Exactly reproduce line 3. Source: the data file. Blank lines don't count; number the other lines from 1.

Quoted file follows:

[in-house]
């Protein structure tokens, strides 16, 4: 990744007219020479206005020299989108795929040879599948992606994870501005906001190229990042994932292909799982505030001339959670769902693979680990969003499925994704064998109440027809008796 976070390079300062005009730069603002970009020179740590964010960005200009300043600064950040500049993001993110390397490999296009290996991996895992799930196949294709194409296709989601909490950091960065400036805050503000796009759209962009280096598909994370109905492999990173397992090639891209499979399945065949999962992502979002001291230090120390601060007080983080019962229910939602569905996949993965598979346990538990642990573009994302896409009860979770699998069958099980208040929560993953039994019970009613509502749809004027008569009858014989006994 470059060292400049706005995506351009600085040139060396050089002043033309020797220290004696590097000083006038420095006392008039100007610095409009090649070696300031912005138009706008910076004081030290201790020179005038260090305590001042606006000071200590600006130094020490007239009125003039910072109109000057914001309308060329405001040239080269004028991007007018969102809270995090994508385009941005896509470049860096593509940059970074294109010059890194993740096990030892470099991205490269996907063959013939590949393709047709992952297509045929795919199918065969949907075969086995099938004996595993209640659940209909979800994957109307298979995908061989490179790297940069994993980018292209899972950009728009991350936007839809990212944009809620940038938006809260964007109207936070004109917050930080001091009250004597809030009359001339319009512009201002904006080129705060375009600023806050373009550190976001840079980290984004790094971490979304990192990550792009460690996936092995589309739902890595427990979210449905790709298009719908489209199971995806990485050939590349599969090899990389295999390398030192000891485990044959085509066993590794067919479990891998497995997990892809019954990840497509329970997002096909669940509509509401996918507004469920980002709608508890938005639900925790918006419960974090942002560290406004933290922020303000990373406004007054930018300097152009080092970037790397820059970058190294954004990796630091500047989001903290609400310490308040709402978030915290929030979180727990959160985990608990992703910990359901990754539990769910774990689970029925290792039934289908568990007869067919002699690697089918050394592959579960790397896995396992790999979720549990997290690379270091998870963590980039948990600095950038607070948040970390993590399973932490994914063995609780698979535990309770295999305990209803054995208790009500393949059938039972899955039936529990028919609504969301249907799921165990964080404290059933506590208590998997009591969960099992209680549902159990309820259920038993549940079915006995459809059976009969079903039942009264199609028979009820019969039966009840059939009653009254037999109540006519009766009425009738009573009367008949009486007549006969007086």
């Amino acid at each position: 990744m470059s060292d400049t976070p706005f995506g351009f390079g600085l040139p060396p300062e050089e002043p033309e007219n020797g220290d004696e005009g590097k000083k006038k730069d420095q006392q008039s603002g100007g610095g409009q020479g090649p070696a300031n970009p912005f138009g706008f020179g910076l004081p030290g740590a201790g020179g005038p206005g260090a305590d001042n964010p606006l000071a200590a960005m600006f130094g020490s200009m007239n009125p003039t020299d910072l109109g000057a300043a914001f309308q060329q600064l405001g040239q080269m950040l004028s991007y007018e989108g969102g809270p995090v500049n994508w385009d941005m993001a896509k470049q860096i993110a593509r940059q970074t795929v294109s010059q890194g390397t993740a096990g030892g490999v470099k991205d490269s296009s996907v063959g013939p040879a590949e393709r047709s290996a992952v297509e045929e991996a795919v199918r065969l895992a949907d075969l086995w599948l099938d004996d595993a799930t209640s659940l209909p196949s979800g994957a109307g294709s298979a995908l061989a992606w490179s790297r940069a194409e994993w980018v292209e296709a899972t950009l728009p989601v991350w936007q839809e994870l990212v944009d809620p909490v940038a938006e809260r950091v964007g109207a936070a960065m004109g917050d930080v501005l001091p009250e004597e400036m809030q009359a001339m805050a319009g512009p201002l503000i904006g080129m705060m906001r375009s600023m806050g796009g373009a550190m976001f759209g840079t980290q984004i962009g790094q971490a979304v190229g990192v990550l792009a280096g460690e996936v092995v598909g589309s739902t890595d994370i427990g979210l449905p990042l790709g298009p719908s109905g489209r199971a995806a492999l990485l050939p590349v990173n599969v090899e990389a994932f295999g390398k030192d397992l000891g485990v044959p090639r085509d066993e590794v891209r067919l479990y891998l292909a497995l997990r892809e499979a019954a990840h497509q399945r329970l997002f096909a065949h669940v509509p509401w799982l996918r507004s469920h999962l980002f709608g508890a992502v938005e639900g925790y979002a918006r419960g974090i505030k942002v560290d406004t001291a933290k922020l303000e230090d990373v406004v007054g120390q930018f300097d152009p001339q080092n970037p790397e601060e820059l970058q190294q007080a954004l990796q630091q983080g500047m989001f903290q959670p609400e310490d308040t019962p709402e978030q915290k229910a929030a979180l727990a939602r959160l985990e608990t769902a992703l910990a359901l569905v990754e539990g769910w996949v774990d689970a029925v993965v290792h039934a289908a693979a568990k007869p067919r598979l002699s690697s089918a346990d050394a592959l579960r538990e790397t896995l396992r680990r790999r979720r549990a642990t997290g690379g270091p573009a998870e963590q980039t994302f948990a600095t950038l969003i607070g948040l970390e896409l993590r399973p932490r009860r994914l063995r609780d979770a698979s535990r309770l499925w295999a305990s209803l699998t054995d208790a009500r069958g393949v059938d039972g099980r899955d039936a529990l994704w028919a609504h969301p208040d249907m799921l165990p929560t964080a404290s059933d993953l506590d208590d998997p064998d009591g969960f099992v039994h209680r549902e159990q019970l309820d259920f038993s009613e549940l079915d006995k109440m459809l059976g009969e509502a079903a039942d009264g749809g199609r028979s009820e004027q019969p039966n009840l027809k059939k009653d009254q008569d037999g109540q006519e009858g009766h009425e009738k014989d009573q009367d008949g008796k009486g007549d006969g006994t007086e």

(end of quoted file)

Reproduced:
């Amino acid at each position: 990744m470059s060292d400049t976070p706005f995506g351009f390079g600085l040139p060396p300062e050089e002043p033309e007219n020797g220290d004696e005009g590097k000083k006038k730069d420095q006392q008039s603002g100007g610095g409009q020479g090649p070696a300031n970009p912005f138009g706008f020179g910076l004081p030290g740590a201790g020179g005038p206005g260090a305590d001042n964010p606006l000071a200590a960005m600006f130094g020490s200009m007239n009125p003039t020299d910072l109109g000057a300043a914001f309308q060329q600064l405001g040239q080269m950040l004028s991007y007018e989108g969102g809270p995090v500049n994508w385009d941005m993001a896509k470049q860096i993110a593509r940059q970074t795929v294109s010059q890194g390397t993740a096990g030892g490999v470099k991205d490269s296009s996907v063959g013939p040879a590949e393709r047709s290996a992952v297509e045929e991996a795919v199918r065969l895992a949907d075969l086995w599948l099938d004996d595993a799930t209640s659940l209909p196949s979800g994957a109307g294709s298979a995908l061989a992606w490179s790297r940069a194409e994993w980018v292209e296709a899972t950009l728009p989601v991350w936007q839809e994870l990212v944009d809620p909490v940038a938006e809260r950091v964007g109207a936070a960065m004109g917050d930080v501005l001091p009250e004597e400036m809030q009359a001339m805050a319009g512009p201002l503000i904006g080129m705060m906001r375009s600023m806050g796009g373009a550190m976001f759209g840079t980290q984004i962009g790094q971490a979304v190229g990192v990550l792009a280096g460690e996936v092995v598909g589309s739902t890595d994370i427990g979210l449905p990042l790709g298009p719908s109905g489209r199971a995806a492999l990485l050939p590349v990173n599969v090899e990389a994932f295999g390398k030192d397992l000891g485990v044959p090639r085509d066993e590794v891209r067919l479990y891998l292909a497995l997990r892809e499979a019954a990840h497509q399945r329970l997002f096909a065949h669940v509509p509401w799982l996918r507004s469920h999962l980002f709608g508890a992502v938005e639900g925790y979002a918006r419960g974090i505030k942002v560290d406004t001291a933290k922020l303000e230090d990373v406004v007054g120390q930018f300097d152009p001339q080092n970037p790397e601060e820059l970058q190294q007080a954004l990796q630091q983080g500047m989001f903290q959670p609400e310490d308040t019962p709402e978030q915290k229910a929030a979180l727990a939602r959160l985990e608990t769902a992703l910990a359901l569905v990754e539990g769910w996949v774990d689970a029925v993965v290792h039934a289908a693979a568990k007869p067919r598979l002699s690697s089918a346990d050394a592959l579960r538990e790397t896995l396992r680990r790999r979720r549990a642990t997290g690379g270091p573009a998870e963590q980039t994302f948990a600095t950038l969003i607070g948040l970390e896409l993590r399973p932490r009860r994914l063995r609780d979770a698979s535990r309770l499925w295999a305990s209803l699998t054995d208790a009500r069958g393949v059938d039972g099980r899955d039936a529990l994704w028919a609504h969301p208040d249907m799921l165990p929560t964080a404290s059933d993953l506590d208590d998997p064998d009591g969960f099992v039994h209680r549902e159990q019970l309820d259920f038993s009613e549940l079915d006995k109440m459809l059976g009969e509502a079903a039942d009264g749809g199609r028979s009820e004027q019969p039966n009840l027809k059939k009653d009254q008569d037999g109540q006519e009858g009766h009425e009738k014989d009573q009367d008949g008796k009486g007549d006969g006994t007086e």